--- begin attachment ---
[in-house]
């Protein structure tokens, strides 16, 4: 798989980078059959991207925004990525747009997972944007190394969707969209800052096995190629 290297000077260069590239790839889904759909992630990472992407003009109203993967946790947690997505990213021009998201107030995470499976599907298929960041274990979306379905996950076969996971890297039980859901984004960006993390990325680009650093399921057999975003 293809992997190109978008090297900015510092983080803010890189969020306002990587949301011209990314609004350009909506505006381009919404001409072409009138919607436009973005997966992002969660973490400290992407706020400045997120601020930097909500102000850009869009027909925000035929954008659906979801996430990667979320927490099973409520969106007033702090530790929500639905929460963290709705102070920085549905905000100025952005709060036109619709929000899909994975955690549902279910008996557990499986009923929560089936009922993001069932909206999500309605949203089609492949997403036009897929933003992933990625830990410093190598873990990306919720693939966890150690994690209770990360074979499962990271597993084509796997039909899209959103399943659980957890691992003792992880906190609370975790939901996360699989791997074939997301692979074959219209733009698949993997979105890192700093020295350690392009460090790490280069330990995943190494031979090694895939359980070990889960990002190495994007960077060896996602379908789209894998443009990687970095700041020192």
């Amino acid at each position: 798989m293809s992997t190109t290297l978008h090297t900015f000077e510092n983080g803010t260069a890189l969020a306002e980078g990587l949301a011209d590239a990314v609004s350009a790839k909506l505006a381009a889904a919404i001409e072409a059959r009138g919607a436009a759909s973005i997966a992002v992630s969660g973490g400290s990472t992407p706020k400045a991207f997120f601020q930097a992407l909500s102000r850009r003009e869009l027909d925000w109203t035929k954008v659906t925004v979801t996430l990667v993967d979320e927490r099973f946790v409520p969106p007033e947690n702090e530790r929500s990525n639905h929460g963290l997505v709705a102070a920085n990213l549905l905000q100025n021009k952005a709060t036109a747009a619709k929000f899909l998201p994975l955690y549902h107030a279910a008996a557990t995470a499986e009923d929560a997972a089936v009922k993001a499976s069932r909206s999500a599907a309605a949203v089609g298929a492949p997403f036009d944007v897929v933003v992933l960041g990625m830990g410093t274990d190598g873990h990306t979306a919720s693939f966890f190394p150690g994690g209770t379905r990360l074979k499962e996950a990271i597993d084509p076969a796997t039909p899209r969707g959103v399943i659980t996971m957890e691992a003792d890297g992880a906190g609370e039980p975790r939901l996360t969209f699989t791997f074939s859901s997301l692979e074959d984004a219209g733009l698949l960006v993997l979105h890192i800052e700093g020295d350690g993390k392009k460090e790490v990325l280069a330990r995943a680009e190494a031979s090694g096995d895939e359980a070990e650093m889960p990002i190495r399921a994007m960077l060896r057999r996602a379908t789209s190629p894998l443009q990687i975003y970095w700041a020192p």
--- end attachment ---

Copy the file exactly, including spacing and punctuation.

[in-house]
């Protein structure tokens, strides 16, 4: 798989980078059959991207925004990525747009997972944007190394969707969209800052096995190629 290297000077260069590239790839889904759909992630990472992407003009109203993967946790947690997505990213021009998201107030995470499976599907298929960041274990979306379905996950076969996971890297039980859901984004960006993390990325680009650093399921057999975003 293809992997190109978008090297900015510092983080803010890189969020306002990587949301011209990314609004350009909506505006381009919404001409072409009138919607436009973005997966992002969660973490400290992407706020400045997120601020930097909500102000850009869009027909925000035929954008659906979801996430990667979320927490099973409520969106007033702090530790929500639905929460963290709705102070920085549905905000100025952005709060036109619709929000899909994975955690549902279910008996557990499986009923929560089936009922993001069932909206999500309605949203089609492949997403036009897929933003992933990625830990410093190598873990990306919720693939966890150690994690209770990360074979499962990271597993084509796997039909899209959103399943659980957890691992003792992880906190609370975790939901996360699989791997074939997301692979074959219209733009698949993997979105890192700093020295350690392009460090790490280069330990995943190494031979090694895939359980070990889960990002190495994007960077060896996602379908789209894998443009990687970095700041020192």
């Amino acid at each position: 798989m293809s992997t190109t290297l978008h090297t900015f000077e510092n983080g803010t260069a890189l969020a306002e980078g990587l949301a011209d590239a990314v609004s350009a790839k909506l505006a381009a889904a919404i001409e072409a059959r009138g919607a436009a759909s973005i997966a992002v992630s969660g973490g400290s990472t992407p706020k400045a991207f997120f601020q930097a992407l909500s102000r850009r003009e869009l027909d925000w109203t035929k954008v659906t925004v979801t996430l990667v993967d979320e927490r099973f946790v409520p969106p007033e947690n702090e530790r929500s990525n639905h929460g963290l997505v709705a102070a920085n990213l549905l905000q100025n021009k952005a709060t036109a747009a619709k929000f899909l998201p994975l955690y549902h107030a279910a008996a557990t995470a499986e009923d929560a997972a089936v009922k993001a499976s069932r909206s999500a599907a309605a949203v089609g298929a492949p997403f036009d944007v897929v933003v992933l960041g990625m830990g410093t274990d190598g873990h990306t979306a919720s693939f966890f190394p150690g994690g209770t379905r990360l074979k499962e996950a990271i597993d084509p076969a796997t039909p899209r969707g959103v399943i659980t996971m957890e691992a003792d890297g992880a906190g609370e039980p975790r939901l996360t969209f699989t791997f074939s859901s997301l692979e074959d984004a219209g733009l698949l960006v993997l979105h890192i800052e700093g020295d350690g993390k392009k460090e790490v990325l280069a330990r995943a680009e190494a031979s090694g096995d895939e359980a070990e650093m889960p990002i190495r399921a994007m960077l060896r057999r996602a379908t789209s190629p894998l443009q990687i975003y970095w700041a020192p």